The terms of the “settlement agreement” read into the record cannot easily be summarized. TSF agreed to purchase the various claims of NCC and Interstate for $2.5 million, with $475,000 payable to Interstate. The alleged agreement also contained provisions stating NCC and Interstate would not object to TSE's plan confirmation. The reading detailed which claims were being purchased and from which class the claims could be found in TSE's Chapter 11 bankruptcy plan. There was also a provision allowing Interstate to retain one of its claims which was to be paid by TSE's bankruptcy estate over a period of three years.
At the conclusion of the June 21, 2004 hearing, the bankruptcy court requested an amended plan be filed by June 25, 2004, in an effort to expedite the process. The court scheduled a confirmation hearing for the amended plan on July 28, 2004. Before the confirmation hearing took place, the parties began to discuss the settlement agreement, and to exchange drafts of proposed documents, in an effort to memorialize the settlement discussed during the June 21, 2004 hearing. Conflicts arose when TSF claimed the agreement was subject to confirmation of the amended plan. NCC vehemently denied the existence of such a condition. In the meantime, TSF raised $2.5 million from investors and deposited the money into a trust account with Strasheim's law firm. Hoich did not contribute to these funds.
When NCC and TSF failed to agree on the written terms for the formal agreement, NCC filed a motion on July 14, 2004, asking the bankruptcy court to enforce the June 21, 2004 agreement. NCC and Interstate also filed new objections to plan confirmation and ballots rejecting the modified plan in the event TSF failed to perform under the agreement. The motion to approve the settlement agreement and the motion to confirm the modified plan were heard on July 27, 2004.
Shortly before the hearing, NCC attempted to perform its obligations under the “settlement agreement” by tendering to TSF an assignment of its claims against, and its interests in, TSE. TSF and Hoich declined to accept the tendered assignment and refused to pay NCC. When the hearing convened, TSE and TSF did not pursue confirmation of TSE's modified plan, but instead, joined in a pending motion by the Trustee asking the court to dismiss the Chapter 11 proceedings. The bankruptcy court denied the motion to dismiss and instead converted TSE's Chapter 11 reorganization to a Chapter 7 liquidation.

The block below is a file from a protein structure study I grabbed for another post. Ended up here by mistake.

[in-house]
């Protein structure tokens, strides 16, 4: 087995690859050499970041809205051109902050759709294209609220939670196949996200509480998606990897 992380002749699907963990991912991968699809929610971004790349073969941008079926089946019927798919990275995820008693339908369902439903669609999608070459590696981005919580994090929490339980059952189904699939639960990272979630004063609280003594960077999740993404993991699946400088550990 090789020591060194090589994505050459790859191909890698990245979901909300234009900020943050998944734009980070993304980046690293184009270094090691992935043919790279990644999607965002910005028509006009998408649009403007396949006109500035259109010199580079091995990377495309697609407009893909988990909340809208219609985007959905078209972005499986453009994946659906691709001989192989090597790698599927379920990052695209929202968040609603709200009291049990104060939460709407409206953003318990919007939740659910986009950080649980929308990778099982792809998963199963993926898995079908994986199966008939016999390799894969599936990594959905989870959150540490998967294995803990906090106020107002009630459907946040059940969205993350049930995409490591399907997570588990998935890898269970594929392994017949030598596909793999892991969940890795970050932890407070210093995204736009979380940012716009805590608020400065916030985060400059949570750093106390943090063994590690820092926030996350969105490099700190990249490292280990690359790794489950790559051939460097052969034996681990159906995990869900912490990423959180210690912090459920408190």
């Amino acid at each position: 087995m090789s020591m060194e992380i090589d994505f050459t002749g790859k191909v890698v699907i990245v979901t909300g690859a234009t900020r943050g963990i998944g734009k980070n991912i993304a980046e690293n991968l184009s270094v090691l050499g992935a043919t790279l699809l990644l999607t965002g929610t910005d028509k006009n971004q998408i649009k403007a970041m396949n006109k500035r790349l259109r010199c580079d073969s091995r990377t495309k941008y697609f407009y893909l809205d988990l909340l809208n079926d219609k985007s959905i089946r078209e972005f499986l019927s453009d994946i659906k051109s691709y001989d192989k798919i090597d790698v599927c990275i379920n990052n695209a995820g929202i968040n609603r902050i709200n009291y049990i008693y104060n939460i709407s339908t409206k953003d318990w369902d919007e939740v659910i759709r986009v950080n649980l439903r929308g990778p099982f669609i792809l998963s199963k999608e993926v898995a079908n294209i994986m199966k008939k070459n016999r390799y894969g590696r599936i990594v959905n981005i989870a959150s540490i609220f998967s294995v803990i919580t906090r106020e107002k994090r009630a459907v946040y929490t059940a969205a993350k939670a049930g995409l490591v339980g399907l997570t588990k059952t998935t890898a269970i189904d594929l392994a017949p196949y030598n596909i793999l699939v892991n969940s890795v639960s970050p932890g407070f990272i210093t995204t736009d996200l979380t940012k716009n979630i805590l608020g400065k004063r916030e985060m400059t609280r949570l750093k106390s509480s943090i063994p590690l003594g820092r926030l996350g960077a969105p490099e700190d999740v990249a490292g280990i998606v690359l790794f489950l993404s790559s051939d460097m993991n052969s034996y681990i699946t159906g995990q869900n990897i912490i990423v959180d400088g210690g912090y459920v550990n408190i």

The bankruptcy court also denied NCC's motion to approve the settlement agreement, finding the settlement agreement was not conditional in any manner. The court noted the parties disagreed as to whether a meeting of the minds occurred, but the court concluded it did not have jurisdiction to force TSF, a third party not directly involved in the bankruptcy, to consummate a deal. TSF returned the $2.5 million, which had been placed in a trust account, to the contributors.
C. The Present Contract Action
Approximately one week after the bankruptcy court's ruling, NCC filed the present lawsuit in federal district court seeking to enforce the alleged settlement agreement against TSF and Hoich. The district court stayed the action several times as the parties attempted to reach a settlement in bankruptcy court. At the same time, TSE's assets were being sold, and secured creditors and priority administrative expenses were being paid from the bankruptcy estate.